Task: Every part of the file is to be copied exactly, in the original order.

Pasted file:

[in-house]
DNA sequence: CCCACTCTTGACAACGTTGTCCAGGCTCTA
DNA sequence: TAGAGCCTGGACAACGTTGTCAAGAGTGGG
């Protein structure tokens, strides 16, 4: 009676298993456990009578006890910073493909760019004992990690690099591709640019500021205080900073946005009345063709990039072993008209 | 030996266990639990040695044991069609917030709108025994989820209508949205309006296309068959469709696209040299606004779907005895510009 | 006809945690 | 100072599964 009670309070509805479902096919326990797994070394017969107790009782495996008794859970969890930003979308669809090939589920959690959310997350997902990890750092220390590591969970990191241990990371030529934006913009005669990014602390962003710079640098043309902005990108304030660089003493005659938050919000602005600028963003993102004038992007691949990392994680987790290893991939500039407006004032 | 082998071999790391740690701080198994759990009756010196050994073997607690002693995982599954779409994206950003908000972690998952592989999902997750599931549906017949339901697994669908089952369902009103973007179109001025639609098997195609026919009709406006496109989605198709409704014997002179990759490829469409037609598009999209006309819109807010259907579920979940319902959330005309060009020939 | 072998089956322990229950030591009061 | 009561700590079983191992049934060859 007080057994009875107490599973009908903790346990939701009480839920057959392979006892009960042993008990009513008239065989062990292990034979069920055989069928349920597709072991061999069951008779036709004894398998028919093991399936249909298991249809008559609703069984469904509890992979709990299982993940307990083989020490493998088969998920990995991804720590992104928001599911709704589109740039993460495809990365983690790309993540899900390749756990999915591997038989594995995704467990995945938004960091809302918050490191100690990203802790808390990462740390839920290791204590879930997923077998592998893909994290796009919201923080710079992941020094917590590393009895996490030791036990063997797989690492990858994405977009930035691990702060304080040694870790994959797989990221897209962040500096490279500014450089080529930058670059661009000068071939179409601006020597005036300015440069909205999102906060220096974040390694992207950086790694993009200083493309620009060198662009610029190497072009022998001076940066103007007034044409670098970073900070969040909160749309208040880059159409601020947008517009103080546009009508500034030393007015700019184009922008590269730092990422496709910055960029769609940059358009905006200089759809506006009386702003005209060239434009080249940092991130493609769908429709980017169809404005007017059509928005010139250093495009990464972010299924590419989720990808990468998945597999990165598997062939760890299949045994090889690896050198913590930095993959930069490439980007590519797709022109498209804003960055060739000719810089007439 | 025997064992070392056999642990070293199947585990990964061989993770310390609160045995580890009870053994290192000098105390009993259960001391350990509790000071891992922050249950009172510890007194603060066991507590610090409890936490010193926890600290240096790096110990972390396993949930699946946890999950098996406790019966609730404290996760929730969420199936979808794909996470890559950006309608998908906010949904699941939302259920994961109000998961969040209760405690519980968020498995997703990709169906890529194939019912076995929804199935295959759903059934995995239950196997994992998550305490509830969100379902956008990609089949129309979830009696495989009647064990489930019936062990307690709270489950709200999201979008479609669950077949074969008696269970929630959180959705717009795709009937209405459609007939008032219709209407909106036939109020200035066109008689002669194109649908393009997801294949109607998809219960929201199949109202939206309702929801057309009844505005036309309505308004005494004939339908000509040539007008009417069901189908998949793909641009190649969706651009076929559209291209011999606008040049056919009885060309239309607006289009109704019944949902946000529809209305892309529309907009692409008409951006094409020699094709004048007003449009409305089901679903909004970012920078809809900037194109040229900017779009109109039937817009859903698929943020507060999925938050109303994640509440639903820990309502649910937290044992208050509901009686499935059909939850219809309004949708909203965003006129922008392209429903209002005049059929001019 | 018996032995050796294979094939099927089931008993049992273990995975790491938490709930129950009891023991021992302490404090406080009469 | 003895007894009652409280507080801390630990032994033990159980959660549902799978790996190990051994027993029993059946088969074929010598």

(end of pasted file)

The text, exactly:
[in-house]
DNA sequence: CCCACTCTTGACAACGTTGTCCAGGCTCTA
DNA sequence: TAGAGCCTGGACAACGTTGTCAAGAGTGGG
């Protein structure tokens, strides 16, 4: 009676298993456990009578006890910073493909760019004992990690690099591709640019500021205080900073946005009345063709990039072993008209 | 030996266990639990040695044991069609917030709108025994989820209508949205309006296309068959469709696209040299606004779907005895510009 | 006809945690 | 100072599964 009670309070509805479902096919326990797994070394017969107790009782495996008794859970969890930003979308669809090939589920959690959310997350997902990890750092220390590591969970990191241990990371030529934006913009005669990014602390962003710079640098043309902005990108304030660089003493005659938050919000602005600028963003993102004038992007691949990392994680987790290893991939500039407006004032 | 082998071999790391740690701080198994759990009756010196050994073997607690002693995982599954779409994206950003908000972690998952592989999902997750599931549906017949339901697994669908089952369902009103973007179109001025639609098997195609026919009709406006496109989605198709409704014997002179990759490829469409037609598009999209006309819109807010259907579920979940319902959330005309060009020939 | 072998089956322990229950030591009061 | 009561700590079983191992049934060859 007080057994009875107490599973009908903790346990939701009480839920057959392979006892009960042993008990009513008239065989062990292990034979069920055989069928349920597709072991061999069951008779036709004894398998028919093991399936249909298991249809008559609703069984469904509890992979709990299982993940307990083989020490493998088969998920990995991804720590992104928001599911709704589109740039993460495809990365983690790309993540899900390749756990999915591997038989594995995704467990995945938004960091809302918050490191100690990203802790808390990462740390839920290791204590879930997923077998592998893909994290796009919201923080710079992941020094917590590393009895996490030791036990063997797989690492990858994405977009930035691990702060304080040694870790994959797989990221897209962040500096490279500014450089080529930058670059661009000068071939179409601006020597005036300015440069909205999102906060220096974040390694992207950086790694993009200083493309620009060198662009610029190497072009022998001076940066103007007034044409670098970073900070969040909160749309208040880059159409601020947008517009103080546009009508500034030393007015700019184009922008590269730092990422496709910055960029769609940059358009905006200089759809506006009386702003005209060239434009080249940092991130493609769908429709980017169809404005007017059509928005010139250093495009990464972010299924590419989720990808990468998945597999990165598997062939760890299949045994090889690896050198913590930095993959930069490439980007590519797709022109498209804003960055060739000719810089007439 | 025997064992070392056999642990070293199947585990990964061989993770310390609160045995580890009870053994290192000098105390009993259960001391350990509790000071891992922050249950009172510890007194603060066991507590610090409890936490010193926890600290240096790096110990972390396993949930699946946890999950098996406790019966609730404290996760929730969420199936979808794909996470890559950006309608998908906010949904699941939302259920994961109000998961969040209760405690519980968020498995997703990709169906890529194939019912076995929804199935295959759903059934995995239950196997994992998550305490509830969100379902956008990609089949129309979830009696495989009647064990489930019936062990307690709270489950709200999201979008479609669950077949074969008696269970929630959180959705717009795709009937209405459609007939008032219709209407909106036939109020200035066109008689002669194109649908393009997801294949109607998809219960929201199949109202939206309702929801057309009844505005036309309505308004005494004939339908000509040539007008009417069901189908998949793909641009190649969706651009076929559209291209011999606008040049056919009885060309239309607006289009109704019944949902946000529809209305892309529309907009692409008409951006094409020699094709004048007003449009409305089901679903909004970012920078809809900037194109040229900017779009109109039937817009859903698929943020507060999925938050109303994640509440639903820990309502649910937290044992208050509901009686499935059909939850219809309004949708909203965003006129922008392209429903209002005049059929001019 | 018996032995050796294979094939099927089931008993049992273990995975790491938490709930129950009891023991021992302490404090406080009469 | 003895007894009652409280507080801390630990032994033990159980959660549902799978790996190990051994027993029993059946088969074929010598």